8 Money Rules To Live By

Despite the world changing and opening up new wealth, there are still some great money rules that will stand the test of time!

Invest 10% of your income

For every dollar that you earn, you want to ensure that at least 10c is going towards building your wealth. You need to treat money like they are employees in your business.

Give it a specific role to perform with concrete objectives. After a while, you will have more money coming in to support your bigger vision and need to allocate additional goals to that money.

But unlike employees, money can and should be working for you 24/7.

Pay yourself first

This is one of the most consistent pieces of advice you will hear. Most people will pay their bills and living expenses first then if there is enough left over they will pay themselves.

By paying yourself first you are ensuring that you’re taking a step away from living pay check to pay check. It’s also a great strategy for the mind as it positions you as a priority.

Allocate no more than 30% of your pre-tax income on accommodation

The figure of 30% is what is used to determine levels of mortgage stress. Once you go over that 30% figure, you are vulnerable to market fluctuations and said to be under mortgage stress. 

But from a psychological point of view, it can also be damaging. As humans we crave two competing ideals. Routine and novelty.

Whilst accommodation provides us with the routine and security, paying too much of our income towards it will prevent novelty. This will lead to feeling blah and ultimately impact your happiness.

The formula is simple enough. If your household income is $100,000 per year, the maximum you can spend on accommodation is $30,000. Or about $577 per week.

 

If you finance a car, ensure repayments are no ore than 10% of your gross annual income

For similar reason as the accommodation formula. I’m not going to go into the details now about the most effective way to buy a car because there are plenty of arguments. This is simple. Cap your repayments to 10% of your income.

If you earn $100,000 per year, then your maximum repayments for the year will be $10,000 or $192 per week. But in all seriousness, people will rarely need a car that costs more then $30,000.

Few wealthy people are driving a Tesla or BMW, that’s reserved for the middle class who want to look rich. They go for the reliable vehicle that gets them from point A to point B for the minimal amount.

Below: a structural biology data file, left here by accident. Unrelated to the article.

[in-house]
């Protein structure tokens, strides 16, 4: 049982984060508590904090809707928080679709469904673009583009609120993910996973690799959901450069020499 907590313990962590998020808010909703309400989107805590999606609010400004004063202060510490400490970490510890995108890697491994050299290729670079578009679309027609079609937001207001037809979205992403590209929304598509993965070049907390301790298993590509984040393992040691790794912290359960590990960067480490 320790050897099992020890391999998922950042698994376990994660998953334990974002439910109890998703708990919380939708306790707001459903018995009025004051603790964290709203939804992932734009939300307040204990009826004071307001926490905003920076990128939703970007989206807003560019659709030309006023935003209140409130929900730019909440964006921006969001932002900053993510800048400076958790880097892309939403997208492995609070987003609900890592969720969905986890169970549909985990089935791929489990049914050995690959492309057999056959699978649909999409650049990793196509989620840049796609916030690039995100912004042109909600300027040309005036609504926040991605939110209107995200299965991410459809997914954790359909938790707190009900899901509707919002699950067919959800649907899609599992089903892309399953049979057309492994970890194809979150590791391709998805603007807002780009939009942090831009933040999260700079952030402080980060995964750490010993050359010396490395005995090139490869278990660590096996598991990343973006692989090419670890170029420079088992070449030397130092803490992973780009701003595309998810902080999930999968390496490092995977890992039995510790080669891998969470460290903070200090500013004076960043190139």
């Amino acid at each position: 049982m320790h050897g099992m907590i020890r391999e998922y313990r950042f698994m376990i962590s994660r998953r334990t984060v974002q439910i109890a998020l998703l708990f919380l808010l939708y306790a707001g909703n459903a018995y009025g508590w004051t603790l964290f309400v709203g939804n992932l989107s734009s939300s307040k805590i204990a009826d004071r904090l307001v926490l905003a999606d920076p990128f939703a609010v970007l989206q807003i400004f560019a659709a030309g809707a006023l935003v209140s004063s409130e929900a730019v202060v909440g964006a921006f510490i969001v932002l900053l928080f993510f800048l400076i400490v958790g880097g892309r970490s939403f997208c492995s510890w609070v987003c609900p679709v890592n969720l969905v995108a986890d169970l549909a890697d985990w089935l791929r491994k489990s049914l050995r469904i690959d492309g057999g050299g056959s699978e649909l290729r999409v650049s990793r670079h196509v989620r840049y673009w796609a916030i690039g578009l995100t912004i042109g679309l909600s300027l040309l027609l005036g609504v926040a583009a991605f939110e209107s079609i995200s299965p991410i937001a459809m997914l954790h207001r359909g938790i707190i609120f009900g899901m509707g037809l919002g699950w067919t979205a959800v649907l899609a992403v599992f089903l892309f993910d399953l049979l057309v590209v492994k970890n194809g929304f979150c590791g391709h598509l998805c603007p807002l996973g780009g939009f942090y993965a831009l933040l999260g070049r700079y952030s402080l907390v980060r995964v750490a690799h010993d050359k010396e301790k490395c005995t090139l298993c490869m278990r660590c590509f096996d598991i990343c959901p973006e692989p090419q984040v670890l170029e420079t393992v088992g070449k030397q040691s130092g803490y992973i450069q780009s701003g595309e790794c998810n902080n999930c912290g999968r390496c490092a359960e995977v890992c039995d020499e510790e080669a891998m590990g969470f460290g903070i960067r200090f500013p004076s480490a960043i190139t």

At the end of the day, you are buying a depreciating asset that will cost you money along the way.

You have 3 options to improve your financial situation

If you are ever in a budget rut or feeling financially trapped, then you have three options.

              Earn more

              Spend less

              Both

It’s as simple as that. Don’t overthink anymore than how you can execute on one of those three options.

The rule of 72.

Divide 72 by the annual rate of return to determine how long it will take to double your investment.

Example – $100 invested at 10% would take 7.2 years (72/10) for it to turn into $200. Whilst not really a money rule or overly useful, it is a pretty cool formula you can pull out form time to time.

Quickly calculate your annual income.

Double your hourly rate and add 3 zeros.

 If you earn $25 per hour and work 38 hours per week you earn approx. $50,000 per year.

$25 x 38 = $950

$950 x 52 = $49,400

Is it better to buy or to rent?

The price-to-rent ratio is a useful rule of thumb for making this decision. Find two similar places, one for sale and one for rent. Divide the sale price of the one by the annual rent for the other. The result is the P/R ratio.

Say you find a $400,000 house for sale in a nice neighbourhood, and a similar home for rent on the next block for $1600 per month, which is $19,200 per year.

Dividing $400,000 by $19,200, you get a P/R ratio of 20.8. If the P/R ratio is low, it’s better to buy. If the price-to-rent ratio is over 15, it’s probably better to rent.

Simply head to your chosen property website and select your suburb in question. Divide the average property price in that suburb by the average rental price in that suburb.

Be sure to keep things like for like. Don’t compare the purchase price on a 3 bedroom apartment to a purchase of a 3 bedroom house.

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